Imagine what you would say if your production manager attempted to justify the purchase of a new piece of capital equipment by arguing that the lease payments will bring you in line with industry benchmarks for capital expenditure!
I’m guessing that you wouldn’t appreciate the employment of such irrational thinking to the purchase of machinery.
However, I’m also guessing that, on occasion, you might have been tempted to evaluate your marketing expenditure by comparing it to industry benchmarks.
I’m afraid that this approach to marketing expenditure is just as irrational. Let me explain why.
A Relationship-centric business should spend money on marketing for two reasons (and two reasons only):
- To acquire new customer relationships.
- To add value to those customer relationships. (You do this by encouraging customers to spend more money with you.
Now, allow me to ask you two simple questions:
- Is it reasonable to expect to see a positive return on an investment in each of these objectives?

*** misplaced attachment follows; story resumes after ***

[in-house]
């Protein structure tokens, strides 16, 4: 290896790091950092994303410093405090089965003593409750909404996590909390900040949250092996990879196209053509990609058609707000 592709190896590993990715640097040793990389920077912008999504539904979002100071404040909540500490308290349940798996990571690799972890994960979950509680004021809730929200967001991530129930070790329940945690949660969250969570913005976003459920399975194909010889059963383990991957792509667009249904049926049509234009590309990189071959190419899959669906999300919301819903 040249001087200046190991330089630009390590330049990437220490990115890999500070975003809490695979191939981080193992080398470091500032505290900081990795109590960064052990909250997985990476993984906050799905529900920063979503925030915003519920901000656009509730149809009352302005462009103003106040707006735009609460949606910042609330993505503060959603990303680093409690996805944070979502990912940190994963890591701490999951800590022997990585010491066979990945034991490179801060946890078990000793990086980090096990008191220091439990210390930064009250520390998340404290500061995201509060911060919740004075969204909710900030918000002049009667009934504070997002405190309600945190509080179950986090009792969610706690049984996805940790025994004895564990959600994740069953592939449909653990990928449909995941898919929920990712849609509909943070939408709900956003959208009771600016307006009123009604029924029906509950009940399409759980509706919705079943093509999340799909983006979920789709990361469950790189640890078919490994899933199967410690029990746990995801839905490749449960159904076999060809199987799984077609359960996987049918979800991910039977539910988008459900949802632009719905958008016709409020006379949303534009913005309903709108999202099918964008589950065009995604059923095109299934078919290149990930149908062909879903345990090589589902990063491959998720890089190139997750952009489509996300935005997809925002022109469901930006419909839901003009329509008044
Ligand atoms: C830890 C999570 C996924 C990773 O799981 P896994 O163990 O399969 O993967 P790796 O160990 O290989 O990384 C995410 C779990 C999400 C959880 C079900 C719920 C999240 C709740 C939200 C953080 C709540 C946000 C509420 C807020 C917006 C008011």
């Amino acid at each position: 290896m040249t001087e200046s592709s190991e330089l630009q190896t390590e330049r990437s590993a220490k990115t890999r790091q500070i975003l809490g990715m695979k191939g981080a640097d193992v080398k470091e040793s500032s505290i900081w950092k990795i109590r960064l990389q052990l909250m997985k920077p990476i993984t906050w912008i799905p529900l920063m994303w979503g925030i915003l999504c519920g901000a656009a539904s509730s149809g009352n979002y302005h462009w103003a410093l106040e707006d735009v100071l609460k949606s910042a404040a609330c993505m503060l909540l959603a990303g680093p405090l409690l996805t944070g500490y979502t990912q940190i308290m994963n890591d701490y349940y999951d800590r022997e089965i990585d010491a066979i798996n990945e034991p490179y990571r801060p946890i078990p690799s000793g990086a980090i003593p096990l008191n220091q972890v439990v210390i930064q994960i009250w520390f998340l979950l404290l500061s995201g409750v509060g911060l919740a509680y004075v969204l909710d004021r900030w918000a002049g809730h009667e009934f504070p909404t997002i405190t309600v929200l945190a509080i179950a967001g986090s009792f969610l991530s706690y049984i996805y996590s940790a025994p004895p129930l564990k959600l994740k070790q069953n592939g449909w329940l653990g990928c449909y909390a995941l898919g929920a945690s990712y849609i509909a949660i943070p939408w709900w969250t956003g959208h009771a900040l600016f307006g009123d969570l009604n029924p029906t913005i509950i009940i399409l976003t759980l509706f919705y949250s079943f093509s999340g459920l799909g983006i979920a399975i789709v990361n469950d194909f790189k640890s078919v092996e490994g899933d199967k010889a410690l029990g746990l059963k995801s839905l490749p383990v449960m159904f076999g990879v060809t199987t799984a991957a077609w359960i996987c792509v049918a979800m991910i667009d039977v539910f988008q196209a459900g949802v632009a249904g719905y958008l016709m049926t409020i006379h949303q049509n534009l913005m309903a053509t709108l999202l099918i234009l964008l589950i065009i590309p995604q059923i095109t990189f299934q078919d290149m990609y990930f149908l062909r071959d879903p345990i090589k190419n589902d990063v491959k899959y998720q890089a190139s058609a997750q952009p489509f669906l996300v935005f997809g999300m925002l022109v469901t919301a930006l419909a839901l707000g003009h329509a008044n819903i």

- Would such a return be measurable?
I hope you’re nodding!
The truth is, the same criteria should be used to evaluate an investment in marketing and an investment in your manufacturing plant.
I’m guessing that you’d evaluate a proposal to invest in the latter by putting a dollar value on the benefits of the purchase, and then comparing this figure with other options.
Specifically, you’d calculate the net present value of the benefits the machinery would deliver over its lifetime, and then compare this figure with the returns you’d receive from investing the same capital elsewhere.
This exact approach is perfectly suited to evaluating marketing expenditure.
A customer relationship provides you with an income stream for a period equal to the life of the relationship. In other words, it is an annuity.
The value of this annuity is equal to the total gross profits earned over its life, discounted for the cost of capital. (Of course, this is the net present value calculation.)
Once you can put a dollar value on a customer relationship, you can easily calculate your return on marketing expenditure. And once you can calculate this return, you can determine your marketing budget by comparing this department’s return on capital with that of other departments — and allocating funds accordingly.
So, next time a marketing person attempts to use industry benchmarks to convince you to commit more funds to marketing, ask them to formulate a new argument based upon return on capital.
If he or she has trouble producing such an argument, you’d have to wonder about the degree of scientific method employed in the design and management of your sales process!
Scary thought, huh?